Mothers and babies could benefit from improvements in tracking how medical interventions reach developing nations.
An international team of researchers, including members of the University’s Centre for Population Health Sciences, are calling for better ways of monitoring whether medicines and health programmes reach the people who need them most.
Scientists, funded by the Bill and Melinda Gates Foundation, say that while current methods of tracking medical interventions are essential for global maternal and child health programmes, many of these techniques could be improved.
Often this type of research relies on surveys that are carried out with the mothers of children who have been unwell, up to one month after their sickness.
The University team studied the use of antibiotic treatment for pneumonia in Bangladesh and Pakistan.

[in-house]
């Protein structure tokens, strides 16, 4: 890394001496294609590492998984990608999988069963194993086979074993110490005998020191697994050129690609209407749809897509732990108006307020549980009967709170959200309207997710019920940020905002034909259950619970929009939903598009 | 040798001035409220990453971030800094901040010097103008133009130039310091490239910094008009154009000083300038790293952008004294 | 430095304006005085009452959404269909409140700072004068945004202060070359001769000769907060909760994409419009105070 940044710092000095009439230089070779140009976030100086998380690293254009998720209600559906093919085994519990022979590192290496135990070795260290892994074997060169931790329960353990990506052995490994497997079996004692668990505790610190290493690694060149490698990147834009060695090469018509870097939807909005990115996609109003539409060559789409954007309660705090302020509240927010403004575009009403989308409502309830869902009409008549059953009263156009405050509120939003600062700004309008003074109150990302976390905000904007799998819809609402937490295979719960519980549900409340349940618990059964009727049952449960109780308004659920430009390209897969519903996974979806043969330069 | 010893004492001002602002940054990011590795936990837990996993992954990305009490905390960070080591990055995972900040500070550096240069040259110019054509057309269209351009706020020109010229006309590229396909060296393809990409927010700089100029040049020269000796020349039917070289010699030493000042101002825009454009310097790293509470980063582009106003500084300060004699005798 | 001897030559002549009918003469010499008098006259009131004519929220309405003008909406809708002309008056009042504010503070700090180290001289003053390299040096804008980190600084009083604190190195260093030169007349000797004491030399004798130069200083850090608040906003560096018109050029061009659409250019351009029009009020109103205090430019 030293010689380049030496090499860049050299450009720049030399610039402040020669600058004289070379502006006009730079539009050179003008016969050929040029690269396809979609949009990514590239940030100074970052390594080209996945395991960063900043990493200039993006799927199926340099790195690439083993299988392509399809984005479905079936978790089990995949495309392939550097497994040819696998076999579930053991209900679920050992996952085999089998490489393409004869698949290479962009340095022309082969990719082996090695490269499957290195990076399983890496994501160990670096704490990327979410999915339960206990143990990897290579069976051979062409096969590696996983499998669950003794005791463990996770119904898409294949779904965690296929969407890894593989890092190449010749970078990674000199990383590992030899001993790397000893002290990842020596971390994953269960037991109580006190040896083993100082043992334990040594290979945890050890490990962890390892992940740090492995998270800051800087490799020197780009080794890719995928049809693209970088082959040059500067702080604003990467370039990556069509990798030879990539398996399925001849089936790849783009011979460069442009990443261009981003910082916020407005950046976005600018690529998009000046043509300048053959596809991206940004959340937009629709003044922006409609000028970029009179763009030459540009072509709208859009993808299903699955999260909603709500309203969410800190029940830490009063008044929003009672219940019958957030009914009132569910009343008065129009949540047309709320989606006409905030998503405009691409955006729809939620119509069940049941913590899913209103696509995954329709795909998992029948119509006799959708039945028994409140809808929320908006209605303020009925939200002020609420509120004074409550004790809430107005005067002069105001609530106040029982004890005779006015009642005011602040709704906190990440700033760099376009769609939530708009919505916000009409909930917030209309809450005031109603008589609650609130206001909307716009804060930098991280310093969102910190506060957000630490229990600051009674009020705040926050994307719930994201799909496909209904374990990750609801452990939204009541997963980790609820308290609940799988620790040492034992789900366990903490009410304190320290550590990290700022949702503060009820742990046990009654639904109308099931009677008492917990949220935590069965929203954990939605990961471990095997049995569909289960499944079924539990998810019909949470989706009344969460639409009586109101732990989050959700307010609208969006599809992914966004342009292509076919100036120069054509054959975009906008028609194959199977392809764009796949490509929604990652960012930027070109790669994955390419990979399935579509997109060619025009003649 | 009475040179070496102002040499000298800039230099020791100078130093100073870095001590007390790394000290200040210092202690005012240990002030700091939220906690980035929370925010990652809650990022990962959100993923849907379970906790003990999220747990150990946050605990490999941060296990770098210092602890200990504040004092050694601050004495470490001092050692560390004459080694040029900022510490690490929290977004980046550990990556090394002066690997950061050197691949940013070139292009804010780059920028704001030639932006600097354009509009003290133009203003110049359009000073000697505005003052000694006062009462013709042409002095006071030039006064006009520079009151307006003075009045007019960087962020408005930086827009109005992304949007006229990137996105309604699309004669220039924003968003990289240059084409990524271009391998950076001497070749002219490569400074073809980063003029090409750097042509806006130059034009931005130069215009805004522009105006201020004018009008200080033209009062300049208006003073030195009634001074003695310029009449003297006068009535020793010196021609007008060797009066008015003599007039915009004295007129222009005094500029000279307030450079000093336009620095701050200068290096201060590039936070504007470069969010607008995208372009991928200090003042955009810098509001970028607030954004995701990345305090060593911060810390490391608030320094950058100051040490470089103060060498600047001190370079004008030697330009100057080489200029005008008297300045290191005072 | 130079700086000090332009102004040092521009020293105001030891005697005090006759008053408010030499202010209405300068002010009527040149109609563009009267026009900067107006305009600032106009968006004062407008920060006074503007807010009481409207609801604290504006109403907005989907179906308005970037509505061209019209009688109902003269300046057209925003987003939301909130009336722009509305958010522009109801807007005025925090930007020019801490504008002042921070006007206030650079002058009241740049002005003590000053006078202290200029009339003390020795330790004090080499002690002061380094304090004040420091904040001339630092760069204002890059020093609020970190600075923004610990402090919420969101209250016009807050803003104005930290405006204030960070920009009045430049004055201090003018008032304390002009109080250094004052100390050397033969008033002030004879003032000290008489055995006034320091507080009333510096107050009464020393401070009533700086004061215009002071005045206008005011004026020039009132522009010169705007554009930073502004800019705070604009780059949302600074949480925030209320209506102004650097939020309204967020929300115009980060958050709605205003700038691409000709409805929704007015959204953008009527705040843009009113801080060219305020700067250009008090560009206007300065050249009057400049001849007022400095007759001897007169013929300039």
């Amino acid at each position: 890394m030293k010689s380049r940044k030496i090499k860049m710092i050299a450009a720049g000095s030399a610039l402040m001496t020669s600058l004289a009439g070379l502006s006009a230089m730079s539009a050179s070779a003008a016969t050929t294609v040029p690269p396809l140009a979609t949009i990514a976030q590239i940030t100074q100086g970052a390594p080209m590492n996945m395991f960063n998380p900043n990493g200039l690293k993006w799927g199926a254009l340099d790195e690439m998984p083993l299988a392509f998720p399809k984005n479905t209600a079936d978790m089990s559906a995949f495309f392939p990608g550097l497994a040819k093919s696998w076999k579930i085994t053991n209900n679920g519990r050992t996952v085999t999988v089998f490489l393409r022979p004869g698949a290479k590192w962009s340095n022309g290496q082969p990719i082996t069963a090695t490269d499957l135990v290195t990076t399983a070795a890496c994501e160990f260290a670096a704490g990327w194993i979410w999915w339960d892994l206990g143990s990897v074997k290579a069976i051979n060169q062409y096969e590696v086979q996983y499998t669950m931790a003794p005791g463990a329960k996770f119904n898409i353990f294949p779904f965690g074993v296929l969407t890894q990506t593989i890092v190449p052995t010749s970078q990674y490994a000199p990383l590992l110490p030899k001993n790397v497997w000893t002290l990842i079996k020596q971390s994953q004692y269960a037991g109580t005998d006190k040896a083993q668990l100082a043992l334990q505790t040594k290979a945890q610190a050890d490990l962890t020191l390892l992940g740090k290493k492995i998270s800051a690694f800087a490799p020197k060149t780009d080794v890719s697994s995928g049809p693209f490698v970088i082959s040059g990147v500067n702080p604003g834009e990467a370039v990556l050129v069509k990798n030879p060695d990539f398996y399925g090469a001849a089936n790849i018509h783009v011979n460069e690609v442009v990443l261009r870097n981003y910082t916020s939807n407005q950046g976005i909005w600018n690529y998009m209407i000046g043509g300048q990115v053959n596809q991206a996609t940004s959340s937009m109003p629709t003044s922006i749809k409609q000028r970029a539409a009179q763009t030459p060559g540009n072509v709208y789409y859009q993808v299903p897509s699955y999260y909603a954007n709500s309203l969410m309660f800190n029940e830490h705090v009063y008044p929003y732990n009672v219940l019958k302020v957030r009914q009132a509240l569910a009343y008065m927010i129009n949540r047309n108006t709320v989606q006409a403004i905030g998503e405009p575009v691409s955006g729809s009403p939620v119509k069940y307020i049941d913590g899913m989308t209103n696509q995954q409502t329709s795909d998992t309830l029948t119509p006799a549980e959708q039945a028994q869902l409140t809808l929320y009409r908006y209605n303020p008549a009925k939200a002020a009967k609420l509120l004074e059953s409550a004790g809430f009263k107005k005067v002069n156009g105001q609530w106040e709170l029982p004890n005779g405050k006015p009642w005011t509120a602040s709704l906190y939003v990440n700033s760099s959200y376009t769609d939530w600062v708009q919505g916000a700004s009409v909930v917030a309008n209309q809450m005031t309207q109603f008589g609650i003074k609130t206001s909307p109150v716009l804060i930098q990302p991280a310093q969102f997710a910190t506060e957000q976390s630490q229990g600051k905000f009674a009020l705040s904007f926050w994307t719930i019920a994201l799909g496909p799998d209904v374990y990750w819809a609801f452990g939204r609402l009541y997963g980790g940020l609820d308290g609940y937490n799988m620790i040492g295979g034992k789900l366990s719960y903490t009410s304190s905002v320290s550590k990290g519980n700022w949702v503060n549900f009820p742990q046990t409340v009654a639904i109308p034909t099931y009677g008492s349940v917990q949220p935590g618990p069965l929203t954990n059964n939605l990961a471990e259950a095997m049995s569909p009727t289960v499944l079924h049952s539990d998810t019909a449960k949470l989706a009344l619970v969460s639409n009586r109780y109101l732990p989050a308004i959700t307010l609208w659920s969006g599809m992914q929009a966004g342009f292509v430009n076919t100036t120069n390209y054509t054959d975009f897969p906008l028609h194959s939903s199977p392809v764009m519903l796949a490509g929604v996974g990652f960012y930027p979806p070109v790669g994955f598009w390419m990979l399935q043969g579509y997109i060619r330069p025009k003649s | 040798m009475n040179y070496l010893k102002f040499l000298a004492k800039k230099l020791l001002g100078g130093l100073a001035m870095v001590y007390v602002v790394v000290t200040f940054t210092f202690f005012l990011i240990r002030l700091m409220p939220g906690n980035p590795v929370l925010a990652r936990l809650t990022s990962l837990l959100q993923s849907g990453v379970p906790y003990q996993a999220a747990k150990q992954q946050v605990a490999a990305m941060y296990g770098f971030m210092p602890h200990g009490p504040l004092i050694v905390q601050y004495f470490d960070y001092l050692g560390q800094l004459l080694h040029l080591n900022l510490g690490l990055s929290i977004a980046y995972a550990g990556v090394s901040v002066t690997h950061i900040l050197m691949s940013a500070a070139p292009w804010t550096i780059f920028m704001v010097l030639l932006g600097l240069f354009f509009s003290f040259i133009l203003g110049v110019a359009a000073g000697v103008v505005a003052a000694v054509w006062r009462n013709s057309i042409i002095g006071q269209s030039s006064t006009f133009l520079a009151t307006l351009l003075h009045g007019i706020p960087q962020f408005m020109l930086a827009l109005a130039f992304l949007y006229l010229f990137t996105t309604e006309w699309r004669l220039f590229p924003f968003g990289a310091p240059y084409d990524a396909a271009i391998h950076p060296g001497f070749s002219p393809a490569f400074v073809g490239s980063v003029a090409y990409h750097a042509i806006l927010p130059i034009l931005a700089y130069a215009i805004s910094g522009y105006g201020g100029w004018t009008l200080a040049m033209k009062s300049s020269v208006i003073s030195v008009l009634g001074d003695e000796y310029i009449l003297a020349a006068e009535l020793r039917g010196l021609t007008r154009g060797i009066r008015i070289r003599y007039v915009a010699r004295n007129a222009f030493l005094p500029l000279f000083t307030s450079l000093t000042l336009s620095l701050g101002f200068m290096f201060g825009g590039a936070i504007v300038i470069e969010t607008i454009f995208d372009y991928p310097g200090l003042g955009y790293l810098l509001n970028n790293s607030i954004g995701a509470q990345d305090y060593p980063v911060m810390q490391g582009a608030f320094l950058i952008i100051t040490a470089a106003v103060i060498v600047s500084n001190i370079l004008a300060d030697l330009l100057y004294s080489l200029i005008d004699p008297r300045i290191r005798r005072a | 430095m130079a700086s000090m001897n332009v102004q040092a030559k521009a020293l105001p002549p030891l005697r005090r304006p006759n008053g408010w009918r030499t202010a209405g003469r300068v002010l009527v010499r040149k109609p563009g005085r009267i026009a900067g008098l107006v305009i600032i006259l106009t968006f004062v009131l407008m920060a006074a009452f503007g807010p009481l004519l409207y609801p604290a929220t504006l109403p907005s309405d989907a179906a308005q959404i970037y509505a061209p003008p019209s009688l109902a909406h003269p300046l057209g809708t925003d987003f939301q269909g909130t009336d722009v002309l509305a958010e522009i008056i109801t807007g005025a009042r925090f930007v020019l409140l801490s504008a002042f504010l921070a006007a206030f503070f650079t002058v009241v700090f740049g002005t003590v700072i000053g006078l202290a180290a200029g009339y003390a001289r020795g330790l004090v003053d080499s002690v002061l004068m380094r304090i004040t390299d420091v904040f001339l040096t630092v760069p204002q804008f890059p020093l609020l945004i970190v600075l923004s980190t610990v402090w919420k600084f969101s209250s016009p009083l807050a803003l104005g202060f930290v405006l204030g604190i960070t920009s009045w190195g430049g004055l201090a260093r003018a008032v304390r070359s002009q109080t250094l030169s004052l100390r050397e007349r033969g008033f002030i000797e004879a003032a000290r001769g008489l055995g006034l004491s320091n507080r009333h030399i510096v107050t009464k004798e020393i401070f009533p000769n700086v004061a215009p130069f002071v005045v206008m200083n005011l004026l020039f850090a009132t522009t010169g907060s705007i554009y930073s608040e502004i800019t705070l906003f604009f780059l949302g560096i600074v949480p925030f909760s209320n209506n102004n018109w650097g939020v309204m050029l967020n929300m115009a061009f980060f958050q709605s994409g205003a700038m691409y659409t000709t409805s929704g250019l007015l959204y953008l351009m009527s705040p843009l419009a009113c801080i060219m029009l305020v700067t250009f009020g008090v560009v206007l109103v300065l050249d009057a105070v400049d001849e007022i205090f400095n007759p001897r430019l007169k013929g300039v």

They found that in many cases parents could not recall accurately which medicines their child was prescribed, and whether or not they had been diagnosed with pneumonia or simply a bad cough.
The work is part of a series of studies which have been published in a special edition of the open-access journal, PLoS Medicine.
It includes papers on the measurement of HIV transmission from mother to baby Africa, the tracking of pneumonia treatment in Pakistan and Bangladesh, and the diagnosis of malaria in Zambia.
Researchers conclude that current methods of tracking medical interventions do not offer the fullest picture of where help is still required.
You can achieve amazing progress if you set a clear goal and find a measure that will drive progress toward it. It is amazing to me how often it is not done and how hard it is to get right.
The global team now hope to work with partners in the Gates Foundation and USAID to improve these measurement techniques to ensure that medical interventions are directed effectively towards the communities where they are most needed.
To view the papers, please see:
The WHO and UNICEF recently launched a Global Action Plan to accelerate action to tackle child deaths from pneumonia and diarrhoea. This aims to ‘scale up’ effective interventions to reach all children, everywhere. However, a key aspect of running effective health programmes is to measure intervention coverage accurately, so that progress can be tracked and problems solved